Given that pureblood Sith are common in SWTOR’s setting it’s not surprising that they’d have restaurants and advertising aimed specifically at them, although I confess I wonder what constitutes fine dining to a Sith.

This sign’s translation is a fairly common diner name, but I imagine it might also be a reference to Alton Brown’s beloved television show.

Manaan Stronghold Review

Patch 5.3 brought a bunch of stuff including the controversial change to tunings (I’m fine with it, especially once unlocked crystals and tunings become mail-able in legacy weapons) and the second encounter in the Gods from the Machine operation (crazy, fun fight!), but the one I’ve spent the most time with is the new Manaan stronghold. I thought I’d share a few impressions as I work my way towards 100% completion.

First off, it’s beautiful and I’ve absolutely enjoyed my time decorating. My complaints are mostly the familiar decorators’ laments about hook placement and type. Why aren’t the rug hooks where I want them? Why won’t that deco go up against the wall? Why won’t that deco fit on that hook?

Manaan does have a few specific issues. I’ve heard some folks complain that it’s too small, but after the massive sprawl of Yavin, I’m okay with a smaller stronghold. However, its size is actually deceptive. The stronghold’s main staging area is actually huge, but it kind of feels small. Yavin’s Temple Grounds area is much larger to be sure, but that section is subdivided into distinct areas (the temple roof, the bridge, the paved platform, the various clearings, the cave, the swimming hole out back, etc.), Manaan’s main area, on the other hand, is just one connected and visually identical area. I think this section could’ve been better subdivided using elements from the existing Manaan zone such as the tunnel that splits the two open areas and the side office in which we met Theron and Lana during Forged Alliances.

I welcome the generous inclusion of numerous centerpiece hooks (especially the ones on the ocean floor), but it’s frustrating that the alternative layouts for centerpieces are not great. Two out of the four options waste fully half of the hook space, and the other two can be awkward to use. This is especially the case in the two side rooms on the Underwater Observatory level. If you don’t want to place a centerpiece, getting those rooms just right can be a tricky. Personally I’d like to see an alternative layout (seen below) with both horizontal and vertical orientations for the Centerpiece hook that consists of two large hooks, flanked on either side by a mix of medium, medium narrow and small hooks.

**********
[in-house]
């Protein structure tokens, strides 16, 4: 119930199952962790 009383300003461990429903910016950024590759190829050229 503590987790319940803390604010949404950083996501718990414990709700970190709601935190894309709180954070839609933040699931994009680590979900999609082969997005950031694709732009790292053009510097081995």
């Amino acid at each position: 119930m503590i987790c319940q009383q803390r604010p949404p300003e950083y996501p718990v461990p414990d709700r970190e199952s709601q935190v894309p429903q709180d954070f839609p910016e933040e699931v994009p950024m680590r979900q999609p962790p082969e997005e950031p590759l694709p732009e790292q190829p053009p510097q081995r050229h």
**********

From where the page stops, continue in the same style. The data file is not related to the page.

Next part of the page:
The small wall hooks in the ceilings of those two rooms are a strange choice. I get that many large ceiling decorations might clip in those spots, but many other fixtures such as hanging lights and chandeliers would fit wonderfully. I know that Manaan’s architectural style doesn’t lend itself to large, flat spaces, but it should be up to the decorators if we care about the clipping.

Otherwise, I’m not a fan of the invisible wall outside the rooftop garden. I imagine that the entire complex is probably not fully rendered, but I do wish I could explore more. And even if I can’t decorate the interior spaces below the garden, I’d still like to place decorations on the roof down there.

My last Manaan specific nitpick concerns the elevators in the stronghold. When you exit them, your character is facing the elevator, forcing you to turn around whenever you enter a new level. You really should be facing the room as you step off the lift.

Finally, I thought I’d conclude with some general Stronghold and decoration changes I’d like to see. I like the hook system, I really do. Working within limits prevents me from going too far down the decorating rabbit hole and has sparked some creative solutions, but it could use some tweaking.

My main frustration is this: which decorations fit on which hooks has never been consistent. A café table will fit on a medium hook, but the similar-sized Dejarik table will not. Why? If a decoration can even remotely fit on a hook, we should be able to place it on that hook. I’d like to see the hooks for every decoration given another pass. There are many large decos that would fit just fine medium hooks, and it sometimes feels like the designers have forgotten the medium narrow hook even exists.

The introductory cut scene currently plays whenever you zone into Manaan, and I’ve seen this described as a feature not a bug. While I don’t want to have to spacebar through the scene every time I go to my stronghold, I will say it is sometimes cool to see that scene play once there are decorations in place. It’d be nice to have an on demand option to take the tour of a stronghold after each characters’ first visit. Could an option to watch the scene be added to the control panel that exists in every stronghold?

I was pleasantly surprised by how much I enjoy decorating strongholds, and Manaan has not been an exception. It is easily the most scenic stronghold and while, unlike Coruscant, it doesn’t feel like a place I’d live, it sure is a beautiful place to visit. I look forward to basking in the sun and putting the last decoration in place in the not too distant future.

 

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Bright Light City Gonna Set My Soul On Fire

This week, inspired by the return of the Nar Shaddaa Nightlife event, I thought I’d take a look at a pair of the many neon signs that light up the night on the Smuggler’s Moon, focusing on two that are prominently displayed in the Club Vertica Casino.

This sign is written using Naboo’s Futhork font, and variations of it can be seen throughout Nar Shaddaa. In the example above, the sign is flipped and the letters are reversed, but the sign often appears with the letters properly oriented, as can be seen in the image at the top of this post. For my “translation” I’ve oriented the letters to be readable. Not that there is much to read, since the sign is as obscure in English as it is in Futhork. As I’ve said before, this doesn’t bother me, since the alien glyphs are most important as design elements. Besides the sign might make perfect sense to any native speaker of Huttese, Bocce or Mando’a.